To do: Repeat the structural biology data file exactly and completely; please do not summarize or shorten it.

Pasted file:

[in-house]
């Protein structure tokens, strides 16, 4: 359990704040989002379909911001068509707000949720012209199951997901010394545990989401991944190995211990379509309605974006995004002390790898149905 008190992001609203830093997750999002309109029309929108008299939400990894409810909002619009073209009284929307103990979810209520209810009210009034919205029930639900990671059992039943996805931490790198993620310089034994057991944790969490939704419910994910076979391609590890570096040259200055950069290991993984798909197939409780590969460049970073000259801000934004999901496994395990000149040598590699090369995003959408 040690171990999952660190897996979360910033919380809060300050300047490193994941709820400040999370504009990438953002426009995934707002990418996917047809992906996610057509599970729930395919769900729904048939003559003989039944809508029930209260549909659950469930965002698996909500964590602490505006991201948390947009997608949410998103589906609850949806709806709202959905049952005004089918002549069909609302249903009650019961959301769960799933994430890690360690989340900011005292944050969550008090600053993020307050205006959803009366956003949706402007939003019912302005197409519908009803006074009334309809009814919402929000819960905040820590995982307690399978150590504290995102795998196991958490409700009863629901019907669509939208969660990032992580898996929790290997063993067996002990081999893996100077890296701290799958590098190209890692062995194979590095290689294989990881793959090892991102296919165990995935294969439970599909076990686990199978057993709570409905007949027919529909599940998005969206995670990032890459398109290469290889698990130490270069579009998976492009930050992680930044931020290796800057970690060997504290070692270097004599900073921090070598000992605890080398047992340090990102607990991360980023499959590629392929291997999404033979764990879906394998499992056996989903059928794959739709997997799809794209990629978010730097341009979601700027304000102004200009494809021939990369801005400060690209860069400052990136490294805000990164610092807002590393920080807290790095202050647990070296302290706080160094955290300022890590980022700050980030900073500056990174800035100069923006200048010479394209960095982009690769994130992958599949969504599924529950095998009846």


[in-house]
């Protein structure tokens, strides 16, 4: 359990704040989002379909911001068509707000949720012209199951997901010394545990989401991944190995211990379509309605974006995004002390790898149905 008190992001609203830093997750999002309109029309929108008299939400990894409810909002619009073209009284929307103990979810209520209810009210009034919205029930639900990671059992039943996805931490790198993620310089034994057991944790969490939704419910994910076979391609590890570096040259200055950069290991993984798909197939409780590969460049970073000259801000934004999901496994395990000149040598590699090369995003959408 040690171990999952660190897996979360910033919380809060300050300047490193994941709820400040999370504009990438953002426009995934707002990418996917047809992906996610057509599970729930395919769900729904048939003559003989039944809508029930209260549909659950469930965002698996909500964590602490505006991201948390947009997608949410998103589906609850949806709806709202959905049952005004089918002549069909609302249903009650019961959301769960799933994430890690360690989340900011005292944050969550008090600053993020307050205006959803009366956003949706402007939003019912302005197409519908009803006074009334309809009814919402929000819960905040820590995982307690399978150590504290995102795998196991958490409700009863629901019907669509939208969660990032992580898996929790290997063993067996002990081999893996100077890296701290799958590098190209890692062995194979590095290689294989990881793959090892991102296919165990995935294969439970599909076990686990199978057993709570409905007949027919529909599940998005969206995670990032890459398109290469290889698990130490270069579009998976492009930050992680930044931020290796800057970690060997504290070692270097004599900073921090070598000992605890080398047992340090990102607990991360980023499959590629392929291997999404033979764990879906394998499992056996989903059928794959739709997997799809794209990629978010730097341009979601700027304000102004200009494809021939990369801005400060690209860069400052990136490294805000990164610092807002590393920080807290790095202050647990070296302290706080160094955290300022890590980022700050980030900073500056990174800035100069923006200048010479394209960095982009690769994130992958599949969504599924529950095998009846």